Otto Neurath

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Otto Neurath (1882, Vienna – 1945, Oxford) was an Austrian economist, economic-historian, Wiener-Kreis philosopher and briefly a politician (he served as a minister under the Bavarian Council Republic). Before he was to flee his native country in 1934, Neurath was one of the leading figures of the Vienna Circle.

In 1924, he opened the Gesellschafts- und Wirtschaftsmuseum (GeWiMu) in Vienna, where he devised the Wiener method of visual statistics or isotypes. His objective was to help workers become aware of the economic reality. Two years afterwards he encountered the artist Gerd Arntz, known primarily as a member of the Cologne Progressives group, who settled in Vienna in 1929 to elaborate Neurath’s ideas. When Neurath established the sister institute Isostat in Moscow, Arntz joined him there for extended periods. In 1934 both their operations in Vienna and Moscow were discontinued almost simultaneously. After the civil war in February, the Austro-fascist government of Dolfuss shut down the red GeWiMu – located in the Volkshalle of the Viennese town hall. In Moscow the Isostat fell out of favour, when socialist realism prevailed over ‘anonymity’ and the ‘Western, constructivist, decadent designs.’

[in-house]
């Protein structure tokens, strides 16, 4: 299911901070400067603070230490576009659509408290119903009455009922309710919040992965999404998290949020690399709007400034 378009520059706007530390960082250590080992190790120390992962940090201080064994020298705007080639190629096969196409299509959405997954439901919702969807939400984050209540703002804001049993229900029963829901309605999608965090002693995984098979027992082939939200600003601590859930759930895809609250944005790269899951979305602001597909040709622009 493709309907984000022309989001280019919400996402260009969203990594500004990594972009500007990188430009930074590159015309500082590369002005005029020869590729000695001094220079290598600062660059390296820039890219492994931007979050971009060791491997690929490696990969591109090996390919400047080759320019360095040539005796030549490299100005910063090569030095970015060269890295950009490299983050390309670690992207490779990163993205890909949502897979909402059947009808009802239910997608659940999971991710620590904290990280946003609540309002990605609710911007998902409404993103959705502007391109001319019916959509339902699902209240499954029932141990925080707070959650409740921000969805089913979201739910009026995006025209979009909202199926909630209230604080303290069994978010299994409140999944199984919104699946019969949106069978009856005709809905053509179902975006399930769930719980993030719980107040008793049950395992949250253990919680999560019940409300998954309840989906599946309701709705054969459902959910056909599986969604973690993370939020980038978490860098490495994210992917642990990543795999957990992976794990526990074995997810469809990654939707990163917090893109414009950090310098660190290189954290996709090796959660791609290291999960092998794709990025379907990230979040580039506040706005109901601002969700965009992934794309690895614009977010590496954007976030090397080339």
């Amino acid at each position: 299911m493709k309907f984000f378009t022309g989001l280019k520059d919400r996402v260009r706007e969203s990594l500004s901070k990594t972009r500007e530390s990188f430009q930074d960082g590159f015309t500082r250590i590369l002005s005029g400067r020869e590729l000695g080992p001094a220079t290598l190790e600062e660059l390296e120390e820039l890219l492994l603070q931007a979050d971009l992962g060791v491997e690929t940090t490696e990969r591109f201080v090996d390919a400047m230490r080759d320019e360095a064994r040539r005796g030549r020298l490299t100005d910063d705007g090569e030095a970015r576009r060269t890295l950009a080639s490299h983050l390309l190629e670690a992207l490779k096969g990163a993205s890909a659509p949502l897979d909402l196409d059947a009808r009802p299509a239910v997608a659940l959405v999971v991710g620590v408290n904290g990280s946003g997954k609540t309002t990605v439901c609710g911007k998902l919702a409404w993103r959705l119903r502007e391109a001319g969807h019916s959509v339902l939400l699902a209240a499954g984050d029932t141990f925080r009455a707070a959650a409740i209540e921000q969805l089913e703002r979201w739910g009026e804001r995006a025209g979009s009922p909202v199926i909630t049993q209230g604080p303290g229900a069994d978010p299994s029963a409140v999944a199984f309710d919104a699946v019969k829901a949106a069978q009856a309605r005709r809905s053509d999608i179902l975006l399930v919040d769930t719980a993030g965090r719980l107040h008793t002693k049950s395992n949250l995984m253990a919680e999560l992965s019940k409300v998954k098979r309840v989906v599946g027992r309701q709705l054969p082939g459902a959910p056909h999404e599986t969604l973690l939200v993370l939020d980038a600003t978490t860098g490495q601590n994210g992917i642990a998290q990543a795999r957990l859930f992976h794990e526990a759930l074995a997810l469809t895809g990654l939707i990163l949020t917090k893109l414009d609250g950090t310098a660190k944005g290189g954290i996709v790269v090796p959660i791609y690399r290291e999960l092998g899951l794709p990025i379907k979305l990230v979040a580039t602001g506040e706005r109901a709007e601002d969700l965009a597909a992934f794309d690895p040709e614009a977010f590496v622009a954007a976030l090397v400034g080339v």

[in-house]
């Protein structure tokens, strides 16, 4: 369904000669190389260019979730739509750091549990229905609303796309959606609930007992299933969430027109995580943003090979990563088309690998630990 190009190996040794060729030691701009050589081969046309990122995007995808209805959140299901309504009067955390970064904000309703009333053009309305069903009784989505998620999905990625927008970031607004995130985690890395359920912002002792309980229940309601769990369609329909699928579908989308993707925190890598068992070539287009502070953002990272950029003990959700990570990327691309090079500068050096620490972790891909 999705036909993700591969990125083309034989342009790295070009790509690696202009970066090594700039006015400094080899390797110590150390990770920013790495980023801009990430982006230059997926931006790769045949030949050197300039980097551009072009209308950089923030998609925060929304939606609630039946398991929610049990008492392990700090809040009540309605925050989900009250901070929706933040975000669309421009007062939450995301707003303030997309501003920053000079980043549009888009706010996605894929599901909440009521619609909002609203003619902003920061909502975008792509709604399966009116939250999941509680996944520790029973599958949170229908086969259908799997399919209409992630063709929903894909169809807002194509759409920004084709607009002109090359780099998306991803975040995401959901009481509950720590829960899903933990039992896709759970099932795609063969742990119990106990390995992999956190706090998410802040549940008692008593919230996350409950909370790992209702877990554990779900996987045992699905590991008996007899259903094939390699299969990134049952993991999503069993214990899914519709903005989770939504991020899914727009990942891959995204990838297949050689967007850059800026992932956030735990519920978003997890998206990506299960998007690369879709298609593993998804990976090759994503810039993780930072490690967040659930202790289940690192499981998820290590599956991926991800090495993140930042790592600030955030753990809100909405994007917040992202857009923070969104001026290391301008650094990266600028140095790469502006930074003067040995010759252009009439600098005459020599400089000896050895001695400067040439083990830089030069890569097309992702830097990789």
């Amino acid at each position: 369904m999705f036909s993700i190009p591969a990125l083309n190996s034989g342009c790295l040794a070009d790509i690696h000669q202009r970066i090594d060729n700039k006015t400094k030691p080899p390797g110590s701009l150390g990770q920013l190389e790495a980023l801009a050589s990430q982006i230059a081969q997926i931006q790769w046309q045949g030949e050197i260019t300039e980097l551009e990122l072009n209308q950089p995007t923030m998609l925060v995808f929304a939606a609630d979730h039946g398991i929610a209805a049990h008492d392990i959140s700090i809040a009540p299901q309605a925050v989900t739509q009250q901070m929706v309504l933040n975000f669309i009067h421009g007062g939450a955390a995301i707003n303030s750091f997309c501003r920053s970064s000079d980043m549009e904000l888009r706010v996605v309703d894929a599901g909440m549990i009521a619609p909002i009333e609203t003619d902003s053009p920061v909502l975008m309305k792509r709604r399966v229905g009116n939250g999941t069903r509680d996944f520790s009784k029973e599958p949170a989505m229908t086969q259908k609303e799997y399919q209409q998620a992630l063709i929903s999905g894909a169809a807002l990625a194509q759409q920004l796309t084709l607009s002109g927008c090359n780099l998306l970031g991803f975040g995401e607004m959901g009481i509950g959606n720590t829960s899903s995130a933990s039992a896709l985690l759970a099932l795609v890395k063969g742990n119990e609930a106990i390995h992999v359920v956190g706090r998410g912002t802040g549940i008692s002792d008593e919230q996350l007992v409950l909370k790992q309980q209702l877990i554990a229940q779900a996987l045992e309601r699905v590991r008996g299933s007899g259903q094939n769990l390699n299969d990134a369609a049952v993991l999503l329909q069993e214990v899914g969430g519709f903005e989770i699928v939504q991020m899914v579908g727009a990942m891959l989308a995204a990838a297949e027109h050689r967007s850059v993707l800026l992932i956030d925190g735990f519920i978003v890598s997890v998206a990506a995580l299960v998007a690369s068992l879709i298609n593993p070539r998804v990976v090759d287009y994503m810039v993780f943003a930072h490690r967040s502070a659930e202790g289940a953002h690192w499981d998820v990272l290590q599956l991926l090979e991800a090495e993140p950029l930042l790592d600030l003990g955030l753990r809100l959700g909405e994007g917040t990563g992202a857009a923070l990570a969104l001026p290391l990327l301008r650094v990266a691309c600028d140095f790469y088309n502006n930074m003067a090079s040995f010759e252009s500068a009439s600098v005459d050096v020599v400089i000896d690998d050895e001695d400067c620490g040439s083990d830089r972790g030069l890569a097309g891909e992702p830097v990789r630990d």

Both Neurath and Arntz fled to The Hague, where they compiled statistics for N.W. Posthumus (founder of the International Institute of Social History) in the years 1932-36. In May 1940 Neurath escaped to London, where he ran his fourth institute, the Isotype Institute, from 1942 until his death in 1945. Gerd Arntz took a job at the CBS and attended the review exhibition of his work at the Haags Gemeentemuseum in 1975. (from a newsletter of the International Institute of Social History)

Gerd Arntz, Otto Neurath, et al., Gesellschaft und Wirtschaft: Bildstatistisches Elementarwerk, 1930, Log, PDF.
International Picture Language: The First Rules of Isotype, 1936, Log, PDF.


  • Modern Man in the Making, Alfred A. Knopf, 1939, 160 pp; repr., facs., Zürich: Lars Müller, 2024. Publisher. (English)
  • From Hieroglyphics to Isotype: A Visual Autobiography, eds. Matthew Eve and Christopher Burke, Hyphen Press, 2011, 224 pp. (English)


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